Students leading the way to reduce alcohol harm across Atlantic Canadian campuses

- December 9, 2019

Participants at the Postsecondary Education Partnership - Alcohol Harms symposium. (Provided photo)
Participants at the Postsecondary Education Partnership - Alcohol Harms symposium. (Provided photo)

This fall, student leaders from across Atlantic Canada including Dalhousie, Saint Mary’s University, Mount Allison University and Acadia University, gathered at Dalhousie for the PEP-AH Atlantic Regional Symposium.

The Postsecondary Education Partnership — Alcohol Harms (PEP-AH) is a group of universities and colleges from across Canada, partnered with the Canadian Centre on Substance Use and Addiction (CCSA) and Universities Canada, aimed at reducing harms related to alcohol by supporting nation-wide campus efforts.

Dalhousie’s Alcohol Harm Reduction Strategy, modeled after the PEP-AH framework, aims to create environments where Dalhousie students can live up to their fullest academic, personal and social potential — free from harms caused by alcohol or substances.

A student-led symposium

Students from across Canadian colleges and universities are taking steps to collectively address the shared concern of reducing alcohol-related harms on campus. The annual PEP-AH Symposium provides students a space to participate in a regional discussion with their peers from other institutions.

The day at Dalhousie included a jam-packed agenda filled with sharing of ideas and lessons learned, and networking with peers. Student representatives left the symposium with new goals and action plans aimed at reducing harms from alcohol on their campuses.  

“Attending the PEP-AH symposium left me feeling inspired and motivated,” said Faiza Nauman, Dalhousie student and Dal After Dark representative. “It was a chance to engage with students from across different university campuses, exchange ideas and learn from each other. It left me feeling inspired and reminded me why the work of harm reduction is so important and how, as students, we can ensure that we bring the messaging and best practices to reduce these harms for all students on our campus."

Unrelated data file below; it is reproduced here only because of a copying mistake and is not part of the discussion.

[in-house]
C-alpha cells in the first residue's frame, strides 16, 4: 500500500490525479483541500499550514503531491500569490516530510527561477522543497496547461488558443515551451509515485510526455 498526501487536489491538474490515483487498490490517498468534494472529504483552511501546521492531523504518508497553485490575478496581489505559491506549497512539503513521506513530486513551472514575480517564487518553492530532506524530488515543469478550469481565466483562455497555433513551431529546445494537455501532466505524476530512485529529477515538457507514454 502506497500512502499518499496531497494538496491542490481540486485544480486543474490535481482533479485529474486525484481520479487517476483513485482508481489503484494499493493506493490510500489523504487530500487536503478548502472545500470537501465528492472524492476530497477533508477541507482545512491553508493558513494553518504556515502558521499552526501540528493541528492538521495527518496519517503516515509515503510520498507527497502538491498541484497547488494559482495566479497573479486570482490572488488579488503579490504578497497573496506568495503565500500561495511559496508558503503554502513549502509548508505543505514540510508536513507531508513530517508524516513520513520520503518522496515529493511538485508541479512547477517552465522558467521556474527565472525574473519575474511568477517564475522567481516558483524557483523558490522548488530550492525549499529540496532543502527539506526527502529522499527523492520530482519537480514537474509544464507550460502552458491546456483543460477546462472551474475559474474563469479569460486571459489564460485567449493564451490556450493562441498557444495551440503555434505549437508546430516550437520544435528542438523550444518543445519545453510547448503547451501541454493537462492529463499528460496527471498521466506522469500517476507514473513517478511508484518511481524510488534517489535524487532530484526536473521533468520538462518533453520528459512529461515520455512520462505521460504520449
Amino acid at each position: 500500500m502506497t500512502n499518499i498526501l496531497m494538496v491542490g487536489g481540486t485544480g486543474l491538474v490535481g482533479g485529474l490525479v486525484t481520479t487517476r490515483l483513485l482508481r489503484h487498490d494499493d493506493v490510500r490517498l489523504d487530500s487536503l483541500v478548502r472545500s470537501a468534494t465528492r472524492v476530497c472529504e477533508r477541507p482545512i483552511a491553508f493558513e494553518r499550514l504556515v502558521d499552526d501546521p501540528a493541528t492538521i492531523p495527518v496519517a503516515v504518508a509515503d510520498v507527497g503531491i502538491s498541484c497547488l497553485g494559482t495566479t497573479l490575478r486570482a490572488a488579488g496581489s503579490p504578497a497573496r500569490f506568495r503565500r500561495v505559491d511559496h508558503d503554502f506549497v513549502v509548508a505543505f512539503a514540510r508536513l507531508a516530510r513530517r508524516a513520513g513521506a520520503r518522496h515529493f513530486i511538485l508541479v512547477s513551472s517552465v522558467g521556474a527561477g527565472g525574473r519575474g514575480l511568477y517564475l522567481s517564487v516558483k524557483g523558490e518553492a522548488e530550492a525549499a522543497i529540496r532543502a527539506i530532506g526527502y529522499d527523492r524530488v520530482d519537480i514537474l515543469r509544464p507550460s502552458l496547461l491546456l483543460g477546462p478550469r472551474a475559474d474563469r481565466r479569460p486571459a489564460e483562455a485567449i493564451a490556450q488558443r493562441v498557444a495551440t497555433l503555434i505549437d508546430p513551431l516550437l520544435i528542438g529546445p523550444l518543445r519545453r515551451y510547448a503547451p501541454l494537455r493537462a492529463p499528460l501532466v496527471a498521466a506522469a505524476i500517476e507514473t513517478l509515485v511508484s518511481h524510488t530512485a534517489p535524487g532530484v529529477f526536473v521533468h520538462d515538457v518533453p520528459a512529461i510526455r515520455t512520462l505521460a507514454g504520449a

Ongoing work and programming

Alcohol harm reduction has long been a priority of Dalhousie. With the support of student leaders and volunteers, the university endeavours to equip students with information and resources on how to safely consume alcohol, and to provide alternative programming for students who wish to socialize in a setting that is alcohol-free.

Dalhousie has partnered with Keep it Social, a student-led resource promoting responsible alcohol and cannabis consumption, personal choice and a culture of moderation. Keep it Social ambassadors empower students to reduce their risks and respect their limits. Keep it Social booths are often set up inside residences offering water and snacks during high-risk times, such as Halloween and St. Patrick’s Day.

Dal After Dark is a program facilitated by Dal's Student Life and Student Health & Wellness departments to provide Dalhousie and King's students with an opportunity to host fun and interactive events open to all. Silent discos, movies nights and archery tag are just a few examples of the great events offered through this program. Upcoming events can be found on their Facebook page. Students can also apply for grant funding to host their own alternative programming event.

In addition, Dalhousie is also participating in the Canadian Postsecondary Education Alcohol and Drug Use Survey (CPADS). The CPADS is a partnership between Health Canada and PEP-AH, and aims to measure alcohol and drug use among college and university students. The findings from this research will be used to develop more programs aimed at meeting students’ needs. The survey was sent to more than 3000 Dalhousie students earlier this month.


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